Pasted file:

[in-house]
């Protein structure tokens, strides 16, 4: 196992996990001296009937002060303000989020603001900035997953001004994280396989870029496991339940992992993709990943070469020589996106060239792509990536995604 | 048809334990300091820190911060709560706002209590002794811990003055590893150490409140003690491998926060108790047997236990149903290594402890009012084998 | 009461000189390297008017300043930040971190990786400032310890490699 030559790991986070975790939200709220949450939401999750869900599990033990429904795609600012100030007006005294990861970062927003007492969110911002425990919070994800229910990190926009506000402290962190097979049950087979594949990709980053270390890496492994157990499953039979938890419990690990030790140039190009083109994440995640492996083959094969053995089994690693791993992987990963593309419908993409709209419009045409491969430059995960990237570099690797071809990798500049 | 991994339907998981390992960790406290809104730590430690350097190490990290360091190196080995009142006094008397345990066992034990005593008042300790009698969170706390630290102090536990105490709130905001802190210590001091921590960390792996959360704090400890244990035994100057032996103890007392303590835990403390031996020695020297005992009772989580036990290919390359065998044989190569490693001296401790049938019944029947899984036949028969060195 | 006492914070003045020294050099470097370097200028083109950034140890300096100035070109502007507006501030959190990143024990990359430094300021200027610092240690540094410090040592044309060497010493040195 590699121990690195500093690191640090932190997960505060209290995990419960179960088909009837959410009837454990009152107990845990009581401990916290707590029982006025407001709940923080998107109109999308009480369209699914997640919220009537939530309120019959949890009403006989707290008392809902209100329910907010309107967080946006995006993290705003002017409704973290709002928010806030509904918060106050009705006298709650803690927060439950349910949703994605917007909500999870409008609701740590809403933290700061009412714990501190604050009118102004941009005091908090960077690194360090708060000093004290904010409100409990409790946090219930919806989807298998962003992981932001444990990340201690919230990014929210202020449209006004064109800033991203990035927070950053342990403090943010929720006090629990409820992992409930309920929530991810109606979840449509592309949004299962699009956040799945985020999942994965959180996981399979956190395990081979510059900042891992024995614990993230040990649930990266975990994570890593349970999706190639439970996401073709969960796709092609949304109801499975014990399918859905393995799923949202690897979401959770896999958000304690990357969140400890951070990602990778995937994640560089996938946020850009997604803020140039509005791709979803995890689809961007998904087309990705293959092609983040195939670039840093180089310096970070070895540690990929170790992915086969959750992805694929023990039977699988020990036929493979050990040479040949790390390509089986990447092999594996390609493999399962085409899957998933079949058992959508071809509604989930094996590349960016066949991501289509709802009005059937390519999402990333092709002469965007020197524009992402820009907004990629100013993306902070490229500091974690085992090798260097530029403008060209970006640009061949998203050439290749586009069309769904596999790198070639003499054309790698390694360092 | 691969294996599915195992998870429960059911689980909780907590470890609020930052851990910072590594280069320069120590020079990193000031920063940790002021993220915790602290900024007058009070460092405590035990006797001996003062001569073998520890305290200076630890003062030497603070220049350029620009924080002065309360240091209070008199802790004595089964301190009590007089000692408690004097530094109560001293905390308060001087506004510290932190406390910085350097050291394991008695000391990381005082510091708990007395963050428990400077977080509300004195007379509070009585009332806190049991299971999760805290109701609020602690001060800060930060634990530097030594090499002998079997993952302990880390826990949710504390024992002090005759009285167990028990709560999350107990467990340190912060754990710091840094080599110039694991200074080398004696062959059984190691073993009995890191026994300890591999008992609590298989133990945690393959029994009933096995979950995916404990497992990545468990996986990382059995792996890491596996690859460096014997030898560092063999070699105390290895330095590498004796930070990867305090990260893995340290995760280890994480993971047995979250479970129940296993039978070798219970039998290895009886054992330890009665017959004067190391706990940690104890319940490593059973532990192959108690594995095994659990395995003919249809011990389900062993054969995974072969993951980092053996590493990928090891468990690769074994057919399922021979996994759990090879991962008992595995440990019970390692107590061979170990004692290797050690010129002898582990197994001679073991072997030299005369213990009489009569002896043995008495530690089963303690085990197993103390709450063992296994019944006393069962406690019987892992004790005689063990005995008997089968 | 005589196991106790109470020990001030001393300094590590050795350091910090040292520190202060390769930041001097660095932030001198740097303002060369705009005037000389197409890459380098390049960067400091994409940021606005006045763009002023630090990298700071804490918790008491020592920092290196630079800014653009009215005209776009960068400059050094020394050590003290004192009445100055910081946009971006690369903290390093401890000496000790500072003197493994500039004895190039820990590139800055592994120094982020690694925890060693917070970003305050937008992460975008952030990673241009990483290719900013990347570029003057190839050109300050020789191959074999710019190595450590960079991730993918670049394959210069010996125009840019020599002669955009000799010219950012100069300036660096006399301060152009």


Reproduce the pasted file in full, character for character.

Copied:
[in-house]
């Protein structure tokens, strides 16, 4: 196992996990001296009937002060303000989020603001900035997953001004994280396989870029496991339940992992993709990943070469020589996106060239792509990536995604 | 048809334990300091820190911060709560706002209590002794811990003055590893150490409140003690491998926060108790047997236990149903290594402890009012084998 | 009461000189390297008017300043930040971190990786400032310890490699 030559790991986070975790939200709220949450939401999750869900599990033990429904795609600012100030007006005294990861970062927003007492969110911002425990919070994800229910990190926009506000402290962190097979049950087979594949990709980053270390890496492994157990499953039979938890419990690990030790140039190009083109994440995640492996083959094969053995089994690693791993992987990963593309419908993409709209419009045409491969430059995960990237570099690797071809990798500049 | 991994339907998981390992960790406290809104730590430690350097190490990290360091190196080995009142006094008397345990066992034990005593008042300790009698969170706390630290102090536990105490709130905001802190210590001091921590960390792996959360704090400890244990035994100057032996103890007392303590835990403390031996020695020297005992009772989580036990290919390359065998044989190569490693001296401790049938019944029947899984036949028969060195 | 006492914070003045020294050099470097370097200028083109950034140890300096100035070109502007507006501030959190990143024990990359430094300021200027610092240690540094410090040592044309060497010493040195 590699121990690195500093690191640090932190997960505060209290995990419960179960088909009837959410009837454990009152107990845990009581401990916290707590029982006025407001709940923080998107109109999308009480369209699914997640919220009537939530309120019959949890009403006989707290008392809902209100329910907010309107967080946006995006993290705003002017409704973290709002928010806030509904918060106050009705006298709650803690927060439950349910949703994605917007909500999870409008609701740590809403933290700061009412714990501190604050009118102004941009005091908090960077690194360090708060000093004290904010409100409990409790946090219930919806989807298998962003992981932001444990990340201690919230990014929210202020449209006004064109800033991203990035927070950053342990403090943010929720006090629990409820992992409930309920929530991810109606979840449509592309949004299962699009956040799945985020999942994965959180996981399979956190395990081979510059900042891992024995614990993230040990649930990266975990994570890593349970999706190639439970996401073709969960796709092609949304109801499975014990399918859905393995799923949202690897979401959770896999958000304690990357969140400890951070990602990778995937994640560089996938946020850009997604803020140039509005791709979803995890689809961007998904087309990705293959092609983040195939670039840093180089310096970070070895540690990929170790992915086969959750992805694929023990039977699988020990036929493979050990040479040949790390390509089986990447092999594996390609493999399962085409899957998933079949058992959508071809509604989930094996590349960016066949991501289509709802009005059937390519999402990333092709002469965007020197524009992402820009907004990629100013993306902070490229500091974690085992090798260097530029403008060209970006640009061949998203050439290749586009069309769904596999790198070639003499054309790698390694360092 | 691969294996599915195992998870429960059911689980909780907590470890609020930052851990910072590594280069320069120590020079990193000031920063940790002021993220915790602290900024007058009070460092405590035990006797001996003062001569073998520890305290200076630890003062030497603070220049350029620009924080002065309360240091209070008199802790004595089964301190009590007089000692408690004097530094109560001293905390308060001087506004510290932190406390910085350097050291394991008695000391990381005082510091708990007395963050428990400077977080509300004195007379509070009585009332806190049991299971999760805290109701609020602690001060800060930060634990530097030594090499002998079997993952302990880390826990949710504390024992002090005759009285167990028990709560999350107990467990340190912060754990710091840094080599110039694991200074080398004696062959059984190691073993009995890191026994300890591999008992609590298989133990945690393959029994009933096995979950995916404990497992990545468990996986990382059995792996890491596996690859460096014997030898560092063999070699105390290895330095590498004796930070990867305090990260893995340290995760280890994480993971047995979250479970129940296993039978070798219970039998290895009886054992330890009665017959004067190391706990940690104890319940490593059973532990192959108690594995095994659990395995003919249809011990389900062993054969995974072969993951980092053996590493990928090891468990690769074994057919399922021979996994759990090879991962008992595995440990019970390692107590061979170990004692290797050690010129002898582990197994001679073991072997030299005369213990009489009569002896043995008495530690089963303690085990197993103390709450063992296994019944006393069962406690019987892992004790005689063990005995008997089968 | 005589196991106790109470020990001030001393300094590590050795350091910090040292520190202060390769930041001097660095932030001198740097303002060369705009005037000389197409890459380098390049960067400091994409940021606005006045763009002023630090990298700071804490918790008491020592920092290196630079800014653009009215005209776009960068400059050094020394050590003290004192009445100055910081946009971006690369903290390093401890000496000790500072003197493994500039004895190039820990590139800055592994120094982020690694925890060693917070970003305050937008992460975008952030990673241009990483290719900013990347570029003057190839050109300050020789191959074999710019190595450590960079991730993918670049394959210069010996125009840019020599002669955009000799010219950012100069300036660096006399301060152009």